As I have a bee suit, I decided I would pick this coffee myself and use it as a learning experience. Wow, I learned more in an hour of coffee picking than I have in 6 years of seeing the coffee being picked.
The bees turned out to be a complete non-issue. Even though I was picking away right over the hives they ignored me completely. This is as expected, it is the rainy season here. They do not have much honey, not much to protect, they are concentrating on survival - stinging me right now would have been a waste of resources.
The coffee picking was extremely interesting. I conclude there is no way on this planet that you can ensure the very ripest best cherries using migrant labor and paying them by volume. YES. THAT IS RIGHT, this process is fundamentally flawed.
However, therein lies a tremendous opportunity. If you can crack this difficult problem, the quality of your coffee should leapfrog almost any other factor and make an enormous difference to your cup.
Today, the buyers and top roasters certainly do understand that ripeness is an incredibly important factor. I would put it to you all though, that what is touted today as the ripest most perfect set of red cherries is very far short of what could be achieved with a different process.
Yes there are many important contributors to taste: Altitude, varietal, processing and roasting. That said, the ripeness of the cherry seems to me the one with the single biggest untapped opportunity for improvement.
The best process in place today to guarantee the highest quality ripeness of cherries in Boquete is the one we are using. Most people do not use it because it is more expensive and there is no point if you sell to a beneficio: We pay pickers a bit more (sometimes quite a bit more for a lata) and get them doing the rounds every 8 days.
Here is what I found from one hour of picking coffee myself, with every intention to pick only the very best purple/red cherries and to go out there every couple of days until the job is done between now and around New Year (Harvest is going to be early this year)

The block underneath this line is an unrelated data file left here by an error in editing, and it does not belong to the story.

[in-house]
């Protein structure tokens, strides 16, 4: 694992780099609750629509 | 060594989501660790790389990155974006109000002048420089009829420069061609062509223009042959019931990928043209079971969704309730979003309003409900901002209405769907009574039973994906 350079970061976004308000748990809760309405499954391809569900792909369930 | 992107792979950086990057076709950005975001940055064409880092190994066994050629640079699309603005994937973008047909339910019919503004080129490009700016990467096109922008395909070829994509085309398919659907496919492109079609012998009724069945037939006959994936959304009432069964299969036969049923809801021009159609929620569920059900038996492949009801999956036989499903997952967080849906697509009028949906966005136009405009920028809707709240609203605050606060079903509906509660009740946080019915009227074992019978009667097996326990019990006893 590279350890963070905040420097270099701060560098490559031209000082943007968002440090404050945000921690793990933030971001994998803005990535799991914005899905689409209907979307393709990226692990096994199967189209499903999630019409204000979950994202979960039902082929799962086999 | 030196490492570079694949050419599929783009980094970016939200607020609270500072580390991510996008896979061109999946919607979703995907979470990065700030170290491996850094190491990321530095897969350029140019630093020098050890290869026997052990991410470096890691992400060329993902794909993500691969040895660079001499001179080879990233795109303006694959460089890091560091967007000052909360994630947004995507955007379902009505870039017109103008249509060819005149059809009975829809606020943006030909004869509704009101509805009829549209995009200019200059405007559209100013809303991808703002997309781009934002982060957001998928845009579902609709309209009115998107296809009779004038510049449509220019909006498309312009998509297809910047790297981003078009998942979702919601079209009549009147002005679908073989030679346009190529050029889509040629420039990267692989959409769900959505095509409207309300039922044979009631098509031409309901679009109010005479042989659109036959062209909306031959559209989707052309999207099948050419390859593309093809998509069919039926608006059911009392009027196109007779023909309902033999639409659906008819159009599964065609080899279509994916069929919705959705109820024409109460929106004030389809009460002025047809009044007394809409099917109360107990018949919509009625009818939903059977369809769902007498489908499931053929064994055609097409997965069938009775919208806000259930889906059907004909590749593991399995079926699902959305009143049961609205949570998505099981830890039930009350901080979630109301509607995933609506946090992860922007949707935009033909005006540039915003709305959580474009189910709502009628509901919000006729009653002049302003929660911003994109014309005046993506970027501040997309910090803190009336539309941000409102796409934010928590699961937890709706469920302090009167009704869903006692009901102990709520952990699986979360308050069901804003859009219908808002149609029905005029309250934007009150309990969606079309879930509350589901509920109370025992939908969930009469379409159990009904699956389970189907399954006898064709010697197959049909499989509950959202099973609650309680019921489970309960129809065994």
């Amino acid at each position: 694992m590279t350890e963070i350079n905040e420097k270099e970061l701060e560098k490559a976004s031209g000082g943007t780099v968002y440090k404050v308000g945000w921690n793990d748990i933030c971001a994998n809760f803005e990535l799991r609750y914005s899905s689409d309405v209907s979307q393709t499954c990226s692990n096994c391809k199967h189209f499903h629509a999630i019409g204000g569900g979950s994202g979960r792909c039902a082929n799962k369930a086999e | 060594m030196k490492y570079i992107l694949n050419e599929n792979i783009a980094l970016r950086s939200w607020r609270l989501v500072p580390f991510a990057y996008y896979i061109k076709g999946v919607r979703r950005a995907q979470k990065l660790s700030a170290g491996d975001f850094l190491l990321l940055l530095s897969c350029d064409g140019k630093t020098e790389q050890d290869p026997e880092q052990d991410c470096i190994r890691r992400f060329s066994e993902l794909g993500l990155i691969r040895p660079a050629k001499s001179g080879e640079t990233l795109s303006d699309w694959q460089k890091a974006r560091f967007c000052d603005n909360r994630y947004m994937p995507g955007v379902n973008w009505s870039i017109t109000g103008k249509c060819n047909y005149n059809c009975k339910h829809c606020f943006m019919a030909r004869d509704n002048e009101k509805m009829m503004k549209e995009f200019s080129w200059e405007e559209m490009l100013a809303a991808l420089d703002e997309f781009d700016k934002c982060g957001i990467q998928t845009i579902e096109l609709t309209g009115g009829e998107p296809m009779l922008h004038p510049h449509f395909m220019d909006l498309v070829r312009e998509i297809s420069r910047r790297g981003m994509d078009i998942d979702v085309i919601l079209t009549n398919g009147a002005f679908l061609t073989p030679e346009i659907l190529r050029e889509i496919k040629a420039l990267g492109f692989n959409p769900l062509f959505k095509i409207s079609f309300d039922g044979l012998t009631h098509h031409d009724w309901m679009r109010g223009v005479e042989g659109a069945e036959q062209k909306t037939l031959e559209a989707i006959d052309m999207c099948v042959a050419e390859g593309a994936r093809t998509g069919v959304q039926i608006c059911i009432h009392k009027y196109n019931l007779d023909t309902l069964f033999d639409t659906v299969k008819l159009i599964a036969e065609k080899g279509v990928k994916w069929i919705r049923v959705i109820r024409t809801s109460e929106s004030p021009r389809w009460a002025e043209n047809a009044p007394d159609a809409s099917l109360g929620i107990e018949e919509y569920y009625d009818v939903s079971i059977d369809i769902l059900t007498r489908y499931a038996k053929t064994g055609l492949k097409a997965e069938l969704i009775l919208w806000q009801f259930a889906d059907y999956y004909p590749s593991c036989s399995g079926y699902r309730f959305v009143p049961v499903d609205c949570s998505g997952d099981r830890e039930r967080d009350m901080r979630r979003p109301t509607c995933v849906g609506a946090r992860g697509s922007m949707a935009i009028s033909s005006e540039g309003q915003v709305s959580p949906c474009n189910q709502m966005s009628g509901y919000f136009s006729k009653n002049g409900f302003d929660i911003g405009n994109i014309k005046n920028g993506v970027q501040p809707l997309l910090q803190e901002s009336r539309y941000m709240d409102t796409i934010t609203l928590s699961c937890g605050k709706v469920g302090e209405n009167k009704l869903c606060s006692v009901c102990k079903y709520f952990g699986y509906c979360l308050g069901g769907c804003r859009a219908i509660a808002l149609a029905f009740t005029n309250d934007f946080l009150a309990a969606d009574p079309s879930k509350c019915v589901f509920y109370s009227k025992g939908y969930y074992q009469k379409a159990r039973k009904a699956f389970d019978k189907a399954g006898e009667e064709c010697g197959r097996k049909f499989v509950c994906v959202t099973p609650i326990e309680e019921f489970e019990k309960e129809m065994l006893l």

- It is actually really difficult to only pick the ripest red/purple cherries, the ones that are so ripe they almost fall off the branches. These most desirable cherries are easy to loose in the undergrowth as they come off the little stalk they grow from rather too easily. Finding them on the ground is time consuming and does not happen.
- Even with cherries that have formed from the same whorl of flowers, there are lots of different reds and greens. It is not really possible to expect someone who is paid by volume not to just put their fist around the lot and get them all dropping into the bucket.
I was finding cherries today that would be perfect in a bout 4 days. Right now, these get put into the basket. That is the quality the beneficio accepts and it is quick pickings.
-Unless you use a very inefficient almost tweezer like movement with two fingers, then you are going to get other things in the bucket. Even with my strenous efforts, I got a few green cherries, some less ripe ones, a few old dried out ones that had been missed last time around etc. It is also very easy to rub off and destroy green cherries in the process of grabbing the branches to get them into reach.
Conclusion: We need to look into different ways of picking super ripe cherries if we are going to move from the beneficio market and win on quality.
Normally, to get a very high quality in a process like this one, you would want your own staff, build a pride in the job, have strict enforced standards and pay by the hour with some kind of profit sharing.
How to do this in the coffee world is the million dollar question. Work is seasonal, labor is motivated by volume and the profits are non-existent most years. Still, a problem worth pondering. As a very small farm, it is something I should probably be able to achieve much more easily than my bigger competitors. This could be turned into a strategic advantage.
Ideas welcome, I will be sharing some of my own in future posts.